Independent security researcher Saugat Pokharel found that when he downloaded his data from Instagram, a feature it launched in 2018 to comply with new European data rules, his downloaded data contained photos and private messages with other users that he had previously deleted.
It’s not uncommon for companies to store freshly deleted data for a time until it can be properly scrubbed from its networks, systems and caches. Instagram said it takes about 90 days for deleted data to be fully removed from its systems.
But Pokharel found that his ostensibly deleted data from more than a year ago was still stored on Instagram’s servers, and could be downloaded using the company’s data download tool.
Pokharel submitted it as a bug, and the company paid him $6k under its bug bounty. It says the bug has now been fixed.
This mirrors an experience with Twitter last year, where another researcher found that Twitter retained copies of direct messages ‘years’ after they’d been deleted by the user.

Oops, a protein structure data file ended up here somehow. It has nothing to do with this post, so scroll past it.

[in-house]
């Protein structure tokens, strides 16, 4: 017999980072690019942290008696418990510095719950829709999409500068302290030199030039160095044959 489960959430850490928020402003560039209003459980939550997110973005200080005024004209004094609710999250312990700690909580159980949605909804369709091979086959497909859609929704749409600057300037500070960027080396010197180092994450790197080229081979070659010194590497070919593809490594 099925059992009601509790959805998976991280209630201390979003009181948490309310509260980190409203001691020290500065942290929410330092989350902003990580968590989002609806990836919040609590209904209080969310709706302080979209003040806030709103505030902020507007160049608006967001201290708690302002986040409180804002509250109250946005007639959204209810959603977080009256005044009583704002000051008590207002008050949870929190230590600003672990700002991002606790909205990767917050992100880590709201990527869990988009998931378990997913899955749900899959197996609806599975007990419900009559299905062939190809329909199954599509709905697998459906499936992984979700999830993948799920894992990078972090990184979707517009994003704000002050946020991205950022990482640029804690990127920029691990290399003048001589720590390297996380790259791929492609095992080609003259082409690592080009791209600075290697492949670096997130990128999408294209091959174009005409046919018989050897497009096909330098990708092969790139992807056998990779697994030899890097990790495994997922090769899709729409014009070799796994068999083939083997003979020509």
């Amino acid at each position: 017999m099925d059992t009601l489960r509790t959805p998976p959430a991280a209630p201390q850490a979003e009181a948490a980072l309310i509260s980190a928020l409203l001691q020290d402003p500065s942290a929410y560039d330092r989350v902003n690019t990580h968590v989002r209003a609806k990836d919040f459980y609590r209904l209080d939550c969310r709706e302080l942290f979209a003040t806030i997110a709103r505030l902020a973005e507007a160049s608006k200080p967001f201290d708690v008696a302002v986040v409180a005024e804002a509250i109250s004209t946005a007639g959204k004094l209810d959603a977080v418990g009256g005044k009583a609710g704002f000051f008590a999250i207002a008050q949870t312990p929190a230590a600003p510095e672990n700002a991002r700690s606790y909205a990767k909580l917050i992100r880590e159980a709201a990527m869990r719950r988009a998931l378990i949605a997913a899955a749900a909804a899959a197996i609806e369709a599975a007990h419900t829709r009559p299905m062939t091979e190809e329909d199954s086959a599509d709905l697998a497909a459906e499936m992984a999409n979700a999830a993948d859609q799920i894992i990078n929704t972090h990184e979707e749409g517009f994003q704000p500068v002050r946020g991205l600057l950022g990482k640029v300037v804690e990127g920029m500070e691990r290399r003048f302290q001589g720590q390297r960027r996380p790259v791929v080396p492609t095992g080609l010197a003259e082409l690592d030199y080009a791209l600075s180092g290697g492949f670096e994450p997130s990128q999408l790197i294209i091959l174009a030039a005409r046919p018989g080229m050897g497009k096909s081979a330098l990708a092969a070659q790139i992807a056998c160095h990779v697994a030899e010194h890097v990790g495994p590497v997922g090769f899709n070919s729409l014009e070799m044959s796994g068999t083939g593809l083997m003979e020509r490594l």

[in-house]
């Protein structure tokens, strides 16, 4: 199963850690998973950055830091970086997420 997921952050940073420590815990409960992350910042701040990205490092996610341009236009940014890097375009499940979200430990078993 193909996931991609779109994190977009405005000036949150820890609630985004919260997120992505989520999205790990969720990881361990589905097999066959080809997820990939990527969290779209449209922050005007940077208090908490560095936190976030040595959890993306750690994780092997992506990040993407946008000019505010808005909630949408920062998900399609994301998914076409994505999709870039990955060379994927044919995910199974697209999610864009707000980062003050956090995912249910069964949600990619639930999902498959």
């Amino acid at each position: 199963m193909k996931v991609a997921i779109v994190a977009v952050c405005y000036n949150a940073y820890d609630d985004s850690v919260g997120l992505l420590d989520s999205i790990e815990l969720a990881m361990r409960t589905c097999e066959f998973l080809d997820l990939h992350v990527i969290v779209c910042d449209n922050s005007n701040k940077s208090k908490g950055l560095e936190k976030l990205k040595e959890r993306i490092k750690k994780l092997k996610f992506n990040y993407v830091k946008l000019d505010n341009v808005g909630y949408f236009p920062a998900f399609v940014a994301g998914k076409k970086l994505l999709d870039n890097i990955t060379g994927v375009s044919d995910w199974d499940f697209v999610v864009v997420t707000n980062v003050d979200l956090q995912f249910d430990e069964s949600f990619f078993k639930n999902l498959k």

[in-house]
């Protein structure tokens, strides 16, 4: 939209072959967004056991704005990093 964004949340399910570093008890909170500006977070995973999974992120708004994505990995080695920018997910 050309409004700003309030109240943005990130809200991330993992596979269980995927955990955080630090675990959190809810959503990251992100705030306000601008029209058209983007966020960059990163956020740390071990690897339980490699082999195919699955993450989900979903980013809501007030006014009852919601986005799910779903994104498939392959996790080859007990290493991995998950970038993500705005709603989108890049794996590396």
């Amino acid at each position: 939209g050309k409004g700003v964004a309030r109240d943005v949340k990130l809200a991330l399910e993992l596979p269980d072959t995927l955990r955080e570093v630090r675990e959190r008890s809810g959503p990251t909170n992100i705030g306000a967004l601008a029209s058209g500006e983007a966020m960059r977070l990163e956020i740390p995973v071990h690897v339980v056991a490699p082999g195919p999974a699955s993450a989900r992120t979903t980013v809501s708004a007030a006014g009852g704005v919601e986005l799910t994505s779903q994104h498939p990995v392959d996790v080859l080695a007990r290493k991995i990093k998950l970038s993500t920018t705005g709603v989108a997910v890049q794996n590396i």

While there’s no reason to doubt either company’s explanation that this was a coding error rather than a deliberate privacy breach, it does highlight the need for transparency and user control around deletion policies, as well as a proper auditing process.
For example, when you delete a photos from your iPhone, Apple is transparent about the default process:
- The photo is moved to the Deleted photos album
- It is hidden from your main feed
- It is permanently deleted after 30 days
You also have the ability to override the 30-day delay: if you go into the Deleted photos album and delete it from there, then it is immediately and permanently deleted.
Other apps and services could learn much from this approach.
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